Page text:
If you’ve ever read a book and thought to yourself “I wonder what the characters watching this think is happening” then this is the book for you.
Patrick Ness is becoming one of my favourite authors. In just over a month, I have read 3 of his novels, and he really does not disappoint. While The Rest of Us Just Live Here is definitely the weakest of his works that I’ve read, it’s not a particularly bad book. It just didn’t grab my heart and rip it to shreds.
The premise is incredibly intelligent. Stylistically, this book was outstanding. The book takes the concept of the “hero” plot, and reduces it to the sideline: the chapter titles tell you what’s happening in the hero plot, but the novel itself is about the lives of some kids while this hero plot is going on. While these special kids (called the “indie kids” in the novel) are out saving the world, the protagonist Mikey and his friends are just trying to make it to graduation. Mikey, living his so-called normal life, of course sees that this hero plot is going on, and even gets a bit swept up in it sometimes, but that plot isn’t his story. His story is about dealing with OCD, friendships, and what he feels is unrequited love while trying to understand (but not get involved in) whatever the hell is happening in his home town.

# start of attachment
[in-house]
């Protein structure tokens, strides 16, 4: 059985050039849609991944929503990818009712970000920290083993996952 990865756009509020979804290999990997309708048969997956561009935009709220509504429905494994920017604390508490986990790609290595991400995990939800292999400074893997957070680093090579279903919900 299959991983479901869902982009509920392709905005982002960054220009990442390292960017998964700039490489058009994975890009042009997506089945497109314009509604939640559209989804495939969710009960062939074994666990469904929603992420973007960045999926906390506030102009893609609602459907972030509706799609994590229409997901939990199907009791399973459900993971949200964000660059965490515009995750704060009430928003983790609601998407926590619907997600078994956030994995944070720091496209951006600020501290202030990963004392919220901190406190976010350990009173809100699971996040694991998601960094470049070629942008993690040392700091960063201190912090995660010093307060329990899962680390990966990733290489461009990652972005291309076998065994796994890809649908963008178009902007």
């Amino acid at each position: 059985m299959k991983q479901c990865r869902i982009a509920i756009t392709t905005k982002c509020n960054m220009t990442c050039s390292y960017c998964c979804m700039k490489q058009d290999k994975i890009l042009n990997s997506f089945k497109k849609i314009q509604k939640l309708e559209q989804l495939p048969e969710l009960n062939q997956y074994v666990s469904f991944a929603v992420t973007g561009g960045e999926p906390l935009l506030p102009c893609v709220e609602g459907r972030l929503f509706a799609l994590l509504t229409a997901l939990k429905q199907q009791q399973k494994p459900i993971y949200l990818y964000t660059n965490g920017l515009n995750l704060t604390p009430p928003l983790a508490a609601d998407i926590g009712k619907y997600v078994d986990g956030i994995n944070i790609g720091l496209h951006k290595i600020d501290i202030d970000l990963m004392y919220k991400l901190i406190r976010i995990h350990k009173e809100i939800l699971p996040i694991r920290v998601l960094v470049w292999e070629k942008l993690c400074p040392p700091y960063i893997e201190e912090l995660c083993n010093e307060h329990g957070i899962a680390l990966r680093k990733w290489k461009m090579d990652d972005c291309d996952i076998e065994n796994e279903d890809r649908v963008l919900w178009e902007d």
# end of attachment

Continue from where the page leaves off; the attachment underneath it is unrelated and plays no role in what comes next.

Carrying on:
It’s really, really, really great.
I mean, Ness takes the peripheral characters in a normal novel, and he makes them the mains, examining their lives and their stories. I hope some other authors follow his lead, and we see more books like this, about people who exist on the sidelines, living full lives while right beside them, the world is about to fall apart (literally).
I love how chill Mike is, and I love how jealousy is his defining trait. I love that he’s unlikable in many ways, and extremely relatable in others. I like how the book thoroughly examines his OCD, and his family’s many, many problems. I like how he’s chill about sexuality, and how he’s self-centered and insecure, and I absolutely love Jared. It’s about the normal kids, the kids who could be special and talented, but really, truly just want to live normal lives, which I think is awesome.
But it didn’t capture my heart. While I liked it, I didn’t love it, and it is the format rather than story that is going to stay with me. A valiant effort, and a really good book, but it’s not beautiful. But maybe it doesn’t have to be.
3 chosen ones out of 5.